You have been a referee, wrestler, ring announcer and commentator among other things in the business. Which facet do you prefer and why?

If I had to choose one, I would say that I enjoy refereeing the most. At 31, it still gives me the adrenaline rush that wrestling did, but without a lot of the bumps and bruises that come with it. Refereeing also keeps you mentally “on your toes” at all times.

Who in your mind is the best ever in the positions you have worked with and why?

Referee –
It is really hard for me to limit it to one on this question. I would say that there have been three referees that really stand out to me. One referee that stands out to me is Bama Bodine. This guy was about five feet tall and weighed about 100 pounds. He was the tiny referee that everyone tried to push around, but was always able to put you right in your place. The second one would be Butch Fletcher. In his day, he was always able to be in the right place to where he would be refereeing a match, but you would never know he was there. The last referee is Michael Crase. As far as referees today go, he is the best in St. Louis. Every time I refereed a show, I hoped that he would be there. If he wanted to be, I feel that he has the skills to referee for any of the major companies if he chose to do so.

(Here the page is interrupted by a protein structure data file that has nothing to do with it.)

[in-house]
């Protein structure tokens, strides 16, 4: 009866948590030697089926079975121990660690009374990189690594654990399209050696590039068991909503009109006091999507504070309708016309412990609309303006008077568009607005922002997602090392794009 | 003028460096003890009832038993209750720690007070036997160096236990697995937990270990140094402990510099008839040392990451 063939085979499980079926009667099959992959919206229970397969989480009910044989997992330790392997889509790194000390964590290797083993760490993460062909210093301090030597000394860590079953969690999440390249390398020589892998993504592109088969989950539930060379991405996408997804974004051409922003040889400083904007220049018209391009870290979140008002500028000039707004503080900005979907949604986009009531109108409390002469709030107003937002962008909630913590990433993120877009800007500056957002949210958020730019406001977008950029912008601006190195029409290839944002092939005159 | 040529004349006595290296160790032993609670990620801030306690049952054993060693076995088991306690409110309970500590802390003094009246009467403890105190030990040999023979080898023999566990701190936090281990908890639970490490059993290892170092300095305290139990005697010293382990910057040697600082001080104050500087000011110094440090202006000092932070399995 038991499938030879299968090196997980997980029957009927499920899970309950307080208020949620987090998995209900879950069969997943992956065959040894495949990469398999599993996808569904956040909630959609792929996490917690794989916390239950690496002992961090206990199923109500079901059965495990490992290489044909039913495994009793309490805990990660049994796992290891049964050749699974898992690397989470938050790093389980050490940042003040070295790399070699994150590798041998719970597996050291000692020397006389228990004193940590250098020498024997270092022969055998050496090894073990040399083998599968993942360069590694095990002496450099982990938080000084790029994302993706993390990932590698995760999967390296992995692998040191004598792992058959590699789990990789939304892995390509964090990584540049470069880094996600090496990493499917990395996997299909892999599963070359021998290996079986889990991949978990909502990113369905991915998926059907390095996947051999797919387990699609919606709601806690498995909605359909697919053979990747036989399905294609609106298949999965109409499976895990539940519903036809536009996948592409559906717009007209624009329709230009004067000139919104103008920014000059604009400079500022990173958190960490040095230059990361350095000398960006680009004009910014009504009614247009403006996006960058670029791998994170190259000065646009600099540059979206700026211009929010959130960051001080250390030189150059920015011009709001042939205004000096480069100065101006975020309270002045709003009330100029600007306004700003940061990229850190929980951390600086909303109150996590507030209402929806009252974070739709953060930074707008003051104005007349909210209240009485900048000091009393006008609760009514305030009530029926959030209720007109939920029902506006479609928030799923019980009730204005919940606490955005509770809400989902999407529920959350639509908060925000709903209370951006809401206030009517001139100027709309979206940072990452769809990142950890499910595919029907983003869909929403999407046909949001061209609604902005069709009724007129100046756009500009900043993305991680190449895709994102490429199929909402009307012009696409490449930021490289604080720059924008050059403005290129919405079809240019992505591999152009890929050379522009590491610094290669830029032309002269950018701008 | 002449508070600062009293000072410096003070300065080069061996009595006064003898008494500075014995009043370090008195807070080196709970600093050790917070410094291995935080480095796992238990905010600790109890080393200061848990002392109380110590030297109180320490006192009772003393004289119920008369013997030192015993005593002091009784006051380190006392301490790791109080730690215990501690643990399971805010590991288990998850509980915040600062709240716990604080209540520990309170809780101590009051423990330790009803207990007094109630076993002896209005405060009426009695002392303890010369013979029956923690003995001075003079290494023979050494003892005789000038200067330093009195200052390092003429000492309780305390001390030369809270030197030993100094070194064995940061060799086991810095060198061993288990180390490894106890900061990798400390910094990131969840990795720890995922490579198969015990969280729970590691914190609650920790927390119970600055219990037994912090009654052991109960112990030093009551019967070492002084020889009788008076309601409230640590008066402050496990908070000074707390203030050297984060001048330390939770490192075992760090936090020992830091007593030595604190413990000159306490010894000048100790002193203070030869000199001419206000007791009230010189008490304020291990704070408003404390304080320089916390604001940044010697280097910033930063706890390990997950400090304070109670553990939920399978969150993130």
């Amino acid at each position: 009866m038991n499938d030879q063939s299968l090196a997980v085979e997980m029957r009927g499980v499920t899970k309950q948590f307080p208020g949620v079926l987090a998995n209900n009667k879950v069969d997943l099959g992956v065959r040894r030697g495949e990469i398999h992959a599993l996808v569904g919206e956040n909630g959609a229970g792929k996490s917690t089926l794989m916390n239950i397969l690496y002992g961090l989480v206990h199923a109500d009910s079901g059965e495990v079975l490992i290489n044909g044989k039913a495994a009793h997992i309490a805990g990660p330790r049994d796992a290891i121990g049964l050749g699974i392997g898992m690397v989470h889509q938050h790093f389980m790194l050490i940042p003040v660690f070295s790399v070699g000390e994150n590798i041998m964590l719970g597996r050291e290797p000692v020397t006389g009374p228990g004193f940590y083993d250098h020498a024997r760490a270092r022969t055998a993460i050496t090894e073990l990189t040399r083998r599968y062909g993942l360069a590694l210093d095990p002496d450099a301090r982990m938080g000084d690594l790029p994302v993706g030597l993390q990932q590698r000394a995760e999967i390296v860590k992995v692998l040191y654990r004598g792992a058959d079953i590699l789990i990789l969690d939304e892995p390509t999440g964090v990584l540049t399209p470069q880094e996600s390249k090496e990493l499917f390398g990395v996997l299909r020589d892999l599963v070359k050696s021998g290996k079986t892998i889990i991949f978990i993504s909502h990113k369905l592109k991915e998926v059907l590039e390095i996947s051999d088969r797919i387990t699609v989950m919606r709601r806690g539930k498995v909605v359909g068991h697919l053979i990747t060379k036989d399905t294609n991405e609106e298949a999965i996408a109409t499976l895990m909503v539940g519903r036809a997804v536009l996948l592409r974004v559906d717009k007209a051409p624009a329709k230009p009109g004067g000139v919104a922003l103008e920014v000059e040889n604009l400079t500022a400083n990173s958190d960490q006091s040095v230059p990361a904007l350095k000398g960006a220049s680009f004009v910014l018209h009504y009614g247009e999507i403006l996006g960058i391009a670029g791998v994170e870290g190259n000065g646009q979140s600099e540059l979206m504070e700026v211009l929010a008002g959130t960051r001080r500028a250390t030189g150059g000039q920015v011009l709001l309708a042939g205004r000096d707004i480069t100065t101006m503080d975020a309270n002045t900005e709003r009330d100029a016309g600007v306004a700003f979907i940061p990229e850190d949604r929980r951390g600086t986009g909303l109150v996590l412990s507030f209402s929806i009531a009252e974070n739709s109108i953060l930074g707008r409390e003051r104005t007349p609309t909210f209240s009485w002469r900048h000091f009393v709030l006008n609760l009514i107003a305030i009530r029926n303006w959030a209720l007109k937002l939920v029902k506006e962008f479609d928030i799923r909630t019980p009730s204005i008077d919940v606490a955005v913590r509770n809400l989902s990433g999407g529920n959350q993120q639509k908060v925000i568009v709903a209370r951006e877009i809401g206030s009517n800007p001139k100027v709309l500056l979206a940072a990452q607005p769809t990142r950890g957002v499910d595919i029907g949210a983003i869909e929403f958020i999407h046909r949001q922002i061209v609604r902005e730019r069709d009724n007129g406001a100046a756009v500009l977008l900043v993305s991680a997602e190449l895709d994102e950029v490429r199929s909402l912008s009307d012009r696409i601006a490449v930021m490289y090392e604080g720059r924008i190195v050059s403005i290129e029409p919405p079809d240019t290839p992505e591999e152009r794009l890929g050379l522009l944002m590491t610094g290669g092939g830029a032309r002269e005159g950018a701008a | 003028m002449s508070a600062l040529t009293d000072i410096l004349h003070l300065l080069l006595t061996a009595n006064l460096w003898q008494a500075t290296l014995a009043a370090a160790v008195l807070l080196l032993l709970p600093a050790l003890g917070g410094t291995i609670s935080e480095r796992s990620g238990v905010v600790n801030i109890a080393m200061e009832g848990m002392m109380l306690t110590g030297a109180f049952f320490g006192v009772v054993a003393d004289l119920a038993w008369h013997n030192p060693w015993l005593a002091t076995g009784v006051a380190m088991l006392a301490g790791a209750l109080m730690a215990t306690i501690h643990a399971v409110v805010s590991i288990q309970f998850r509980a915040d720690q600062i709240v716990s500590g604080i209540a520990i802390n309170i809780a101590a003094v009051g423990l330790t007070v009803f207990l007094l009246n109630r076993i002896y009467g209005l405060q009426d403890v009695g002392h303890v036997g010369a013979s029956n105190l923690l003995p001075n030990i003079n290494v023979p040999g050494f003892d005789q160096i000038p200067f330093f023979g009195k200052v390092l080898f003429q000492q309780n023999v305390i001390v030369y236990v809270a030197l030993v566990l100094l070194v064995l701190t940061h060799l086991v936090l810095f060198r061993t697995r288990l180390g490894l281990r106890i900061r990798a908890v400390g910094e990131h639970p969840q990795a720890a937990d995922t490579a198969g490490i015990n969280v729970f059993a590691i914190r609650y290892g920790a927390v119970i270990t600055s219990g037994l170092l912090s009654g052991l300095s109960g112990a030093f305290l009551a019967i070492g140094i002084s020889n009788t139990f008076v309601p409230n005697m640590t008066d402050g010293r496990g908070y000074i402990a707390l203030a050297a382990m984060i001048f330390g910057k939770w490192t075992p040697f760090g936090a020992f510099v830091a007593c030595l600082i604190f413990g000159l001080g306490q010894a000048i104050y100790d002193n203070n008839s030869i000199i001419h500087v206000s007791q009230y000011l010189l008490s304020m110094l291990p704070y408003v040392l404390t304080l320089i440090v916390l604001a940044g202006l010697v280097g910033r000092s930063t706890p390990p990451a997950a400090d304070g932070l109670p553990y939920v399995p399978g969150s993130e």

Ring Announcer –
I would say that the best announcer that I have worked with would have to be Dr. Love in the LWA. His work is acceptable. His energy, however, is unmatched. I try my best to match his level of energy and, to this day, I have not found a way to match it.

Commentary –
Frank Reed always seems to know something about everyone. He can take one piece of information about a wrestler and weave it together to where you would think that he has known the person for years. Frank always thinks on his feet and that’s what makes him so good.

What are your thoughts on Jeremy Borash?

I feel that he brings a lot to the table in terms of what he can do for a wrestling company. He seems like he can do almost anything. I try to model and compare a lot of how I do things to him.

Have you ever been asked to be a part of an angle that you refused or afterwards regretted?